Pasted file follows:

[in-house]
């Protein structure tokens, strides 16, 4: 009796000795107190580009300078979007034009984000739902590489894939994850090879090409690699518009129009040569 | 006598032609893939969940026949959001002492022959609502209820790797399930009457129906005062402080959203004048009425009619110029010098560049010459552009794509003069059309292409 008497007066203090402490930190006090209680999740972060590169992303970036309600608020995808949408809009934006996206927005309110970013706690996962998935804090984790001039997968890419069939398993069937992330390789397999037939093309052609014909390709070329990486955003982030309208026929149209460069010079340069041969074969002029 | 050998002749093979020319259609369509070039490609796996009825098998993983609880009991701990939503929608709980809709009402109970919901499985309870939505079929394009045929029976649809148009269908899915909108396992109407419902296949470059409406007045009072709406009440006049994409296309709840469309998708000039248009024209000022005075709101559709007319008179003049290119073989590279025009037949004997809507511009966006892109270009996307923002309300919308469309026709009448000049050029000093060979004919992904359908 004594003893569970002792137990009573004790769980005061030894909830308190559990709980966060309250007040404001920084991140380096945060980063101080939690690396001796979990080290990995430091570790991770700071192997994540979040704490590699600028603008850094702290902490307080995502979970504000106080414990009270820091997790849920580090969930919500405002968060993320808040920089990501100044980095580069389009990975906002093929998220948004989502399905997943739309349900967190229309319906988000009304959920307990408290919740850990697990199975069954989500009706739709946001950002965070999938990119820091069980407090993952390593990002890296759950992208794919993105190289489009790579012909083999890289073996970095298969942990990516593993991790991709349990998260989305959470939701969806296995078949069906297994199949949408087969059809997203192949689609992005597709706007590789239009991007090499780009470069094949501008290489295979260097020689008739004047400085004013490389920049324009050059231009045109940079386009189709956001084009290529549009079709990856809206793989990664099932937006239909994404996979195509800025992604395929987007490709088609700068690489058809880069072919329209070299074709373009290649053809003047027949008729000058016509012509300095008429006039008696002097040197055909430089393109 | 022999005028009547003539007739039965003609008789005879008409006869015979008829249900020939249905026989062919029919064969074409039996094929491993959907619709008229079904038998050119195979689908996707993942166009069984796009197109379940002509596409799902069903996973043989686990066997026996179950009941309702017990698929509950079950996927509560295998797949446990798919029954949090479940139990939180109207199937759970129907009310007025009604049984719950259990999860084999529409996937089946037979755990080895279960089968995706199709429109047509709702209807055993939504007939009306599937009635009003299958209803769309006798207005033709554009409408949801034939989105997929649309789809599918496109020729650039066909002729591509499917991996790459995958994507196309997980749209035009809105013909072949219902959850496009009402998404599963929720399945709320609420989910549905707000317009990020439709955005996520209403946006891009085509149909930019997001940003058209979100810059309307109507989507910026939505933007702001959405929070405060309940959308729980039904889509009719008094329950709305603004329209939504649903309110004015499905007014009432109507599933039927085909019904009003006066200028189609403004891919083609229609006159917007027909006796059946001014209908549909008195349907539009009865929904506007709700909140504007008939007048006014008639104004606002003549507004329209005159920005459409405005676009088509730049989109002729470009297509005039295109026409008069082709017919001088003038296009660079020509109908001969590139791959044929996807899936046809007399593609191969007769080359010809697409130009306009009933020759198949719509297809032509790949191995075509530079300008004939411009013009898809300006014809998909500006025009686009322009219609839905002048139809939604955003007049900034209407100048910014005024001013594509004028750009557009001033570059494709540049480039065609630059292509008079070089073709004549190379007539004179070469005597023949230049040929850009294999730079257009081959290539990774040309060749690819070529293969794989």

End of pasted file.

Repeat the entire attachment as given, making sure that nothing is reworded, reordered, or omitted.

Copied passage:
[in-house]
């Protein structure tokens, strides 16, 4: 009796000795107190580009300078979007034009984000739902590489894939994850090879090409690699518009129009040569 | 006598032609893939969940026949959001002492022959609502209820790797399930009457129906005062402080959203004048009425009619110029010098560049010459552009794509003069059309292409 008497007066203090402490930190006090209680999740972060590169992303970036309600608020995808949408809009934006996206927005309110970013706690996962998935804090984790001039997968890419069939398993069937992330390789397999037939093309052609014909390709070329990486955003982030309208026929149209460069010079340069041969074969002029 | 050998002749093979020319259609369509070039490609796996009825098998993983609880009991701990939503929608709980809709009402109970919901499985309870939505079929394009045929029976649809148009269908899915909108396992109407419902296949470059409406007045009072709406009440006049994409296309709840469309998708000039248009024209000022005075709101559709007319008179003049290119073989590279025009037949004997809507511009966006892109270009996307923002309300919308469309026709009448000049050029000093060979004919992904359908 004594003893569970002792137990009573004790769980005061030894909830308190559990709980966060309250007040404001920084991140380096945060980063101080939690690396001796979990080290990995430091570790991770700071192997994540979040704490590699600028603008850094702290902490307080995502979970504000106080414990009270820091997790849920580090969930919500405002968060993320808040920089990501100044980095580069389009990975906002093929998220948004989502399905997943739309349900967190229309319906988000009304959920307990408290919740850990697990199975069954989500009706739709946001950002965070999938990119820091069980407090993952390593990002890296759950992208794919993105190289489009790579012909083999890289073996970095298969942990990516593993991790991709349990998260989305959470939701969806296995078949069906297994199949949408087969059809997203192949689609992005597709706007590789239009991007090499780009470069094949501008290489295979260097020689008739004047400085004013490389920049324009050059231009045109940079386009189709956001084009290529549009079709990856809206793989990664099932937006239909994404996979195509800025992604395929987007490709088609700068690489058809880069072919329209070299074709373009290649053809003047027949008729000058016509012509300095008429006039008696002097040197055909430089393109 | 022999005028009547003539007739039965003609008789005879008409006869015979008829249900020939249905026989062919029919064969074409039996094929491993959907619709008229079904038998050119195979689908996707993942166009069984796009197109379940002509596409799902069903996973043989686990066997026996179950009941309702017990698929509950079950996927509560295998797949446990798919029954949090479940139990939180109207199937759970129907009310007025009604049984719950259990999860084999529409996937089946037979755990080895279960089968995706199709429109047509709702209807055993939504007939009306599937009635009003299958209803769309006798207005033709554009409408949801034939989105997929649309789809599918496109020729650039066909002729591509499917991996790459995958994507196309997980749209035009809105013909072949219902959850496009009402998404599963929720399945709320609420989910549905707000317009990020439709955005996520209403946006891009085509149909930019997001940003058209979100810059309307109507989507910026939505933007702001959405929070405060309940959308729980039904889509009719008094329950709305603004329209939504649903309110004015499905007014009432109507599933039927085909019904009003006066200028189609403004891919083609229609006159917007027909006796059946001014209908549909008195349907539009009865929904506007709700909140504007008939007048006014008639104004606002003549507004329209005159920005459409405005676009088509730049989109002729470009297509005039295109026409008069082709017919001088003038296009660079020509109908001969590139791959044929996807899936046809007399593609191969007769080359010809697409130009306009009933020759198949719509297809032509790949191995075509530079300008004939411009013009898809300006014809998909500006025009686009322009219609839905002048139809939604955003007049900034209407100048910014005024001013594509004028750009557009001033570059494709540049480039065609630059292509008079070089073709004549190379007539004179070469005597023949230049040929850009294999730079257009081959290539990774040309060749690819070529293969794989």